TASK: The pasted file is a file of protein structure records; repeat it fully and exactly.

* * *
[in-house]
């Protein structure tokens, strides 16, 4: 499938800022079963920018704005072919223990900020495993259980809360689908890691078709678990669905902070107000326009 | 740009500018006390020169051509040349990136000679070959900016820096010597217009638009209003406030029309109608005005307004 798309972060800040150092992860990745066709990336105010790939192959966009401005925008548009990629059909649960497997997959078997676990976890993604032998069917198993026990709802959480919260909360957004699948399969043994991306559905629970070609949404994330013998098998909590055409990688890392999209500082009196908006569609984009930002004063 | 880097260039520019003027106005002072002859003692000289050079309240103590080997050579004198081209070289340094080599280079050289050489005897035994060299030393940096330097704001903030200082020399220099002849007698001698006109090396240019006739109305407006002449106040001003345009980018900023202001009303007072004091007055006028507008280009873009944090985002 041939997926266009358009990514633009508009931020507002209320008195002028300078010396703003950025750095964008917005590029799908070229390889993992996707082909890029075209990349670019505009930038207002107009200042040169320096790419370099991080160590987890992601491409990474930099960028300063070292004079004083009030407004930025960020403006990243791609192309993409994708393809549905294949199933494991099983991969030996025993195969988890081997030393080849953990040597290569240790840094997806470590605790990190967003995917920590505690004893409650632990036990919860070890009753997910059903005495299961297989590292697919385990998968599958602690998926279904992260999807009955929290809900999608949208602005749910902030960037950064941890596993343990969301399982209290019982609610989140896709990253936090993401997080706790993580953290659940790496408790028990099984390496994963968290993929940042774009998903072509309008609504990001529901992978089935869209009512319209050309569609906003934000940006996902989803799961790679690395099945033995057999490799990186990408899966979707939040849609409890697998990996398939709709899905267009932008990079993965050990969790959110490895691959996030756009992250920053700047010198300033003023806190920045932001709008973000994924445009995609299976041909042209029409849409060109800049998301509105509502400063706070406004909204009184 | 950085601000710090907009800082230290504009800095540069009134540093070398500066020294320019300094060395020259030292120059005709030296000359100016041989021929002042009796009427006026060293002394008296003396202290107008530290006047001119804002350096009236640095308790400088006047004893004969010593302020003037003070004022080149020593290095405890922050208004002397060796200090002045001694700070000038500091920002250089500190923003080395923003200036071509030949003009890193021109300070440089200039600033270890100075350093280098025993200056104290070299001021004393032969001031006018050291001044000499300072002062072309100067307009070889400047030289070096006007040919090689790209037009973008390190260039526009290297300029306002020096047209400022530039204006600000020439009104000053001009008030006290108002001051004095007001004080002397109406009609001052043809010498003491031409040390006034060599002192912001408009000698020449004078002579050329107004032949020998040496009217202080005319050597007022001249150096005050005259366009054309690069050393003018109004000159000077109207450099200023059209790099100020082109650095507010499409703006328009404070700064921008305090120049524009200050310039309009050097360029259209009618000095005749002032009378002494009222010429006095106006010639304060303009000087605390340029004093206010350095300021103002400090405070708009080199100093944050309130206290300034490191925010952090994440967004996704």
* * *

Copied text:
[in-house]
């Protein structure tokens, strides 16, 4: 499938800022079963920018704005072919223990900020495993259980809360689908890691078709678990669905902070107000326009 | 740009500018006390020169051509040349990136000679070959900016820096010597217009638009209003406030029309109608005005307004 798309972060800040150092992860990745066709990336105010790939192959966009401005925008548009990629059909649960497997997959078997676990976890993604032998069917198993026990709802959480919260909360957004699948399969043994991306559905629970070609949404994330013998098998909590055409990688890392999209500082009196908006569609984009930002004063 | 880097260039520019003027106005002072002859003692000289050079309240103590080997050579004198081209070289340094080599280079050289050489005897035994060299030393940096330097704001903030200082020399220099002849007698001698006109090396240019006739109305407006002449106040001003345009980018900023202001009303007072004091007055006028507008280009873009944090985002 041939997926266009358009990514633009508009931020507002209320008195002028300078010396703003950025750095964008917005590029799908070229390889993992996707082909890029075209990349670019505009930038207002107009200042040169320096790419370099991080160590987890992601491409990474930099960028300063070292004079004083009030407004930025960020403006990243791609192309993409994708393809549905294949199933494991099983991969030996025993195969988890081997030393080849953990040597290569240790840094997806470590605790990190967003995917920590505690004893409650632990036990919860070890009753997910059903005495299961297989590292697919385990998968599958602690998926279904992260999807009955929290809900999608949208602005749910902030960037950064941890596993343990969301399982209290019982609610989140896709990253936090993401997080706790993580953290659940790496408790028990099984390496994963968290993929940042774009998903072509309008609504990001529901992978089935869209009512319209050309569609906003934000940006996902989803799961790679690395099945033995057999490799990186990408899966979707939040849609409890697998990996398939709709899905267009932008990079993965050990969790959110490895691959996030756009992250920053700047010198300033003023806190920045932001709008973000994924445009995609299976041909042209029409849409060109800049998301509105509502400063706070406004909204009184 | 950085601000710090907009800082230290504009800095540069009134540093070398500066020294320019300094060395020259030292120059005709030296000359100016041989021929002042009796009427006026060293002394008296003396202290107008530290006047001119804002350096009236640095308790400088006047004893004969010593302020003037003070004022080149020593290095405890922050208004002397060796200090002045001694700070000038500091920002250089500190923003080395923003200036071509030949003009890193021109300070440089200039600033270890100075350093280098025993200056104290070299001021004393032969001031006018050291001044000499300072002062072309100067307009070889400047030289070096006007040919090689790209037009973008390190260039526009290297300029306002020096047209400022530039204006600000020439009104000053001009008030006290108002001051004095007001004080002397109406009609001052043809010498003491031409040390006034060599002192912001408009000698020449004078002579050329107004032949020998040496009217202080005319050597007022001249150096005050005259366009054309690069050393003018109004000159000077109207450099200023059209790099100020082109650095507010499409703006328009404070700064921008305090120049524009200050310039309009050097360029259209009618000095005749002032009378002494009222010429006095106006010639304060303009000087605390340029004093206010350095300021103002400090405070708009080199100093944050309130206290300034490191925010952090994440967004996704």